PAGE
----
Sunday, June 29, 2008

Getting Baptized

Went to a friend’s festive baptism this afternoon. Before and after the service, everyone was having pictures taken with those who were getting baptized (in black robes). It is hard not to share in the joy even if you do not know them.

There were many touching moments. There was enough time only for two of them to speak, but all who were baptized wrote a paragraph on their experiences. A mother was brought to church by her daughter. Several spoke of how they were bitter and lost, but found peace and hope in faith. A man resisted going to church for more than 10 years; now that he has found faith, cannot wait to bring his wife and daughters to God. Many of our friends are taking beginner’s classes and will be baptized soon.

God is real and He can do wonders. Each person has his or her own sufferings, and each person who finds faith is a miracle. In the face of such life-changing moments, everything else suddenly becomes un-important. What can be more important than really saving lives?

Saturday, June 28, 2008

Questioning Students

I found that, in general, there are three major types of students regarding questions and answers.

Type 1 are those whose answers to questions are always“don’t know”; and who usually say“no” when I asked them whether they have any questions. They are like black boxes - it is difficult to find out what is going on in their minds.

Type 2 are those who can answer my questions (they are paying attention), but rarely volunteer the answers, and almost never have any questions to ask or comments to make. They are a bit like sponges; absorbing everything, but rarely generating anything themselves. They seem to be the majority in Hong Kong.

Type 3 are those interactive students who volunteer to answer questions, and occasionally ask intelligent questions. They are most teachers’ favourites. At least among those teachers who believe in interacting with their students.

Are students born into these types? I don’t believe so. Can a student move from one type to another? I think so.

There was a student in my class last year who was a black box when I started asking her questions in class in the beginning of the term. Gradually she evolved into a sponge, and even a borderline interactive. Later she told me that when she realized that I would be asking her questions, she started paying more attention in class. So their behaviour regarding questions and answers is at least partially learned.

Waterfront Cafe at Hung Hom Ferry

Quite a nice way to spend a late afternoon.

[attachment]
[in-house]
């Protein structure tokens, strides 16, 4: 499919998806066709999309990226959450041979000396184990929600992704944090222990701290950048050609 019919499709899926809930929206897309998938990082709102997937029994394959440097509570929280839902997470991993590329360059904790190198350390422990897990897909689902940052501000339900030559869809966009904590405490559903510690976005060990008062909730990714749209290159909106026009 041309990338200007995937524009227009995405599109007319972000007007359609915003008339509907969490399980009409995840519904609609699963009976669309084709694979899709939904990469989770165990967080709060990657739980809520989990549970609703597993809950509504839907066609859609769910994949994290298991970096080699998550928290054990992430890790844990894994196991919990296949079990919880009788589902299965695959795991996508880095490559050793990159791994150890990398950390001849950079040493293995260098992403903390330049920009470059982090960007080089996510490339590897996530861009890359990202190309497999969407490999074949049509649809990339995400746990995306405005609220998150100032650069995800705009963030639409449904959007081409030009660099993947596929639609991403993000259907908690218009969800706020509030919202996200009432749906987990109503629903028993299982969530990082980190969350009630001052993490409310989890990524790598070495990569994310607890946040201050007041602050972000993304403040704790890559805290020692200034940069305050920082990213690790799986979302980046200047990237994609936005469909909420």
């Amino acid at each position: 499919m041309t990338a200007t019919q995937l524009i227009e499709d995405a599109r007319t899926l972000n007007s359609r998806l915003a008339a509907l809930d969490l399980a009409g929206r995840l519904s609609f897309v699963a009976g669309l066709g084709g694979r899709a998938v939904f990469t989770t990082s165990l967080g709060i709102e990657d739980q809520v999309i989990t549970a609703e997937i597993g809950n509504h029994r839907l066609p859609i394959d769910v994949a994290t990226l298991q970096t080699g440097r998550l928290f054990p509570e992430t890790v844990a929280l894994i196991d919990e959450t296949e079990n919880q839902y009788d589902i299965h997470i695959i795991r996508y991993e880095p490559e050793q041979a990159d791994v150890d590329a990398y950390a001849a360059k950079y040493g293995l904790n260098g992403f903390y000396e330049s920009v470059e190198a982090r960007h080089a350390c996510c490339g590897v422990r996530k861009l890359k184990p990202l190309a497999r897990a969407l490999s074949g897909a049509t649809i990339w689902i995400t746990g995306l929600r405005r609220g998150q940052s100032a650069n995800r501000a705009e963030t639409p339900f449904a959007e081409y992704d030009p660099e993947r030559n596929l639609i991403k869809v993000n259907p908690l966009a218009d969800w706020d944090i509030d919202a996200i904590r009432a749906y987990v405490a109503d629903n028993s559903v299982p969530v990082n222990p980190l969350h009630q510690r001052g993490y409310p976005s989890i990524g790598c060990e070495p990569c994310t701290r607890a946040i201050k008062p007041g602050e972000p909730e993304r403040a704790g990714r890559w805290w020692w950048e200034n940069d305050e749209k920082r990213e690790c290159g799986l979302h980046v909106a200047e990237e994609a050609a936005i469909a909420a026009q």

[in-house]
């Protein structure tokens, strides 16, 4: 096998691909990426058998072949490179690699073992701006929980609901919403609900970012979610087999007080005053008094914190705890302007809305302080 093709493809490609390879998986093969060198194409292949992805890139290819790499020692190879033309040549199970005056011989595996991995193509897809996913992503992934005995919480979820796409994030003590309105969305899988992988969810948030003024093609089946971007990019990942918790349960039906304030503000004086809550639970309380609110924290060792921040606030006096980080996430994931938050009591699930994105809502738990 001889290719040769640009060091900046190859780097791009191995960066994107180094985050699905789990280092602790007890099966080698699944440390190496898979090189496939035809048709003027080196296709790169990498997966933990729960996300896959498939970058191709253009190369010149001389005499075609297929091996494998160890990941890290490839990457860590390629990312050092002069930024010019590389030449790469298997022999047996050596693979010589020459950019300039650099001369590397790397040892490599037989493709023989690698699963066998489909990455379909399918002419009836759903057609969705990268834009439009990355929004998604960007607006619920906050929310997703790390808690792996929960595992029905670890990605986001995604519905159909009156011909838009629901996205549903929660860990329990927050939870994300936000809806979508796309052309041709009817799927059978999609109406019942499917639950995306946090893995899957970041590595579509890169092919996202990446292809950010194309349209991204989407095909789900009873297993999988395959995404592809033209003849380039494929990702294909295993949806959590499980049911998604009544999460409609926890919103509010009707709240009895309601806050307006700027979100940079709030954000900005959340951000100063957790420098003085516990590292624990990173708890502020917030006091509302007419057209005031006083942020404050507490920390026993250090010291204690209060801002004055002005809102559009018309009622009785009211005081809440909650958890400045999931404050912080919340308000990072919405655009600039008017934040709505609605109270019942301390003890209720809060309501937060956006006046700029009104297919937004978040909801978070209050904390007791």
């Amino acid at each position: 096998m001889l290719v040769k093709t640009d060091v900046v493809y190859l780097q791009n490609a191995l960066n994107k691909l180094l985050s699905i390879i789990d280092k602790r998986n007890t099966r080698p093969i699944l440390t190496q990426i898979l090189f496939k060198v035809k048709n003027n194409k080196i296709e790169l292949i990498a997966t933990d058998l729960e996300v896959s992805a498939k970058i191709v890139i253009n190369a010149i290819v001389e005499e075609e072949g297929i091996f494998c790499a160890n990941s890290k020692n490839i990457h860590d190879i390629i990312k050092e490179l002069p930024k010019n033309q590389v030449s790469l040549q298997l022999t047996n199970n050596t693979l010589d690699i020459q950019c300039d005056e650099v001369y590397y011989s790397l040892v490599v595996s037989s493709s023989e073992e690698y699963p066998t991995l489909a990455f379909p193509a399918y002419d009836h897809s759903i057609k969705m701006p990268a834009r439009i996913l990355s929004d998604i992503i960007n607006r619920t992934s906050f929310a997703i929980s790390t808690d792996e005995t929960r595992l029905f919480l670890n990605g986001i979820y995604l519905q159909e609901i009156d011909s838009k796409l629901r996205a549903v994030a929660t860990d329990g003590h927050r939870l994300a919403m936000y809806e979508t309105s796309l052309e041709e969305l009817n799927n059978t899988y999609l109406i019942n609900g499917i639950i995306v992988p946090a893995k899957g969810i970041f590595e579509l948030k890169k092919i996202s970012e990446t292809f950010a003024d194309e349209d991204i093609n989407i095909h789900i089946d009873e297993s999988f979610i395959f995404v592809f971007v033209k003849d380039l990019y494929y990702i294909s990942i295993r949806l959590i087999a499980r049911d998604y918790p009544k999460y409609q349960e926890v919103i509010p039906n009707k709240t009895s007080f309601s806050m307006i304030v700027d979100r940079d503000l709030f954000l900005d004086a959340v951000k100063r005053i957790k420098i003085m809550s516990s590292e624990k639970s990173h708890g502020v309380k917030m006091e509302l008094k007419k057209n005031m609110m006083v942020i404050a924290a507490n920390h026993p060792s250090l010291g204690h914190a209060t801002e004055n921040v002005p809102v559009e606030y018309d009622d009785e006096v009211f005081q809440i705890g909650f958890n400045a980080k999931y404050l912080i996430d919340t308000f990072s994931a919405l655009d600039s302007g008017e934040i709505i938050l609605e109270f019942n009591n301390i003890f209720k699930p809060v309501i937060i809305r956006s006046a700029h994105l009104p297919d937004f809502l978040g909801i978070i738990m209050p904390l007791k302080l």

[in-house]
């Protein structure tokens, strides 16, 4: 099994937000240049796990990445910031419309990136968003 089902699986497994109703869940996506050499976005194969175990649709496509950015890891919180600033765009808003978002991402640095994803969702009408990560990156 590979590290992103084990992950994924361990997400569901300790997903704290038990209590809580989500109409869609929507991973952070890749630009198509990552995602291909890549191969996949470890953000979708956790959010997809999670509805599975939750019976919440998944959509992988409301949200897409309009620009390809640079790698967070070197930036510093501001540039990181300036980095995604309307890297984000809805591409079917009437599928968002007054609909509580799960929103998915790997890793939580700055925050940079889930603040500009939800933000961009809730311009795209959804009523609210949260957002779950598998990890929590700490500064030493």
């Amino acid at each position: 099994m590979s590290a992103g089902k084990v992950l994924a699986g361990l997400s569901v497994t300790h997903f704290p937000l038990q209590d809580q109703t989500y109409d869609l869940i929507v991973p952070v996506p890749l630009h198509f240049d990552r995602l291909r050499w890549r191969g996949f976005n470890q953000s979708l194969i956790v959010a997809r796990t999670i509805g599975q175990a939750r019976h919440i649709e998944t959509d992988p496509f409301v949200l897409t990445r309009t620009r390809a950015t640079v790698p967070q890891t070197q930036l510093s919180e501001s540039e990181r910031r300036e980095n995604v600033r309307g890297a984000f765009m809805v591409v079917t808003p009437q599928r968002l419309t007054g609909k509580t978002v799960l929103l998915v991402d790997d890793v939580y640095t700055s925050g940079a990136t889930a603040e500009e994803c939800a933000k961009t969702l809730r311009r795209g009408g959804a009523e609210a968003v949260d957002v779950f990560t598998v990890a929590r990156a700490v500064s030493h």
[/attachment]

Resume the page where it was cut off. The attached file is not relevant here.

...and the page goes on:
You get a view similar to what you get at the TsimShaTsuiEast Promenade. Plus: You can get closer to the water. You can get the shade. You can take your dog here. Your dog can meet the other dogs.

The food costs only a fraction of the price at TST East. Hong Kong people are resourceful. If only they are given the chance.

Friday, June 27, 2008

Ladies in different styles

Seven ladies on Nathan Road with quite a variety of styles. The colorfully wrapped lady was probably a Hindi. The three in black were likely to be Muslims, very modestly dressed compared to the other ladies around them. There was a subtle difference among themselves - one of them had only her eyes exposed. At least they were not wrapped from head to toe in chadars. Sometimes Hong Kong can also be quite accommodating.

Thursday, June 26, 2008

Banner Torn in Typhoon

At the height of the typhoon this (Wednesday) morning, a big banner off the entrance to the cross-harbour tunnel was torn from its frame. For a while it was fluttering in the wind like a giant flag. Then it was torn off completely. Such is the power of the wind.

In the 1960s and 1970s, when the typhoons hit, there were often heavy flooding, land slides, houses destroyed and ships wrecked, killing may people. Now Hong Kong seems much better prepared for typhoons.

Nevertheless there are still flimsy sheds built on shaky foundations on hillsides, such as these in Shatin. I wonder how they fared in the typhoon.

When I was small, most of the people I knew were poor. Life was hard but jobs were available. There were always work at the factories even though wages were low. Now many of them are living in relative comfort after years of hard work. But there are still poor people. Our places have simply been taken by another group, whose outlook seems to be worse than before. There is now a better safety net but jobs are much harder to find.

Being poor in a society where most people are poor seems almost "normal". Being poor in a society with much ostentatious wealth is much more depressing.

Wednesday, June 25, 2008

Blood Center - Central

If you want to give blood in Hong Kong, this center in Central is one of the best places to do it. Mainly because it is one of the least crowded. I have given blood many times there and I have never had to wait for more than a few minutes.

In contrast, I had to wait for more than one hour at the center in Mongkok both times I gave blood there. And I heard that it is also quite busy at the center in Causeway Bay. The one in Shatin is OK but it is a bit far away.

Central is the core business district, where there is a high concentration of business people, civil servants, and people in suits with well-paid jobs. In contrast, there appears to be more young people and blue collar workers in Mongkok. I do not wish to jump to conclusions. But the relative crowdedness of the centers seems to say something about who are the more likely blood donors in Hong Kong. In fact, I do not remember seeing anyone in suits in any of the blood centers.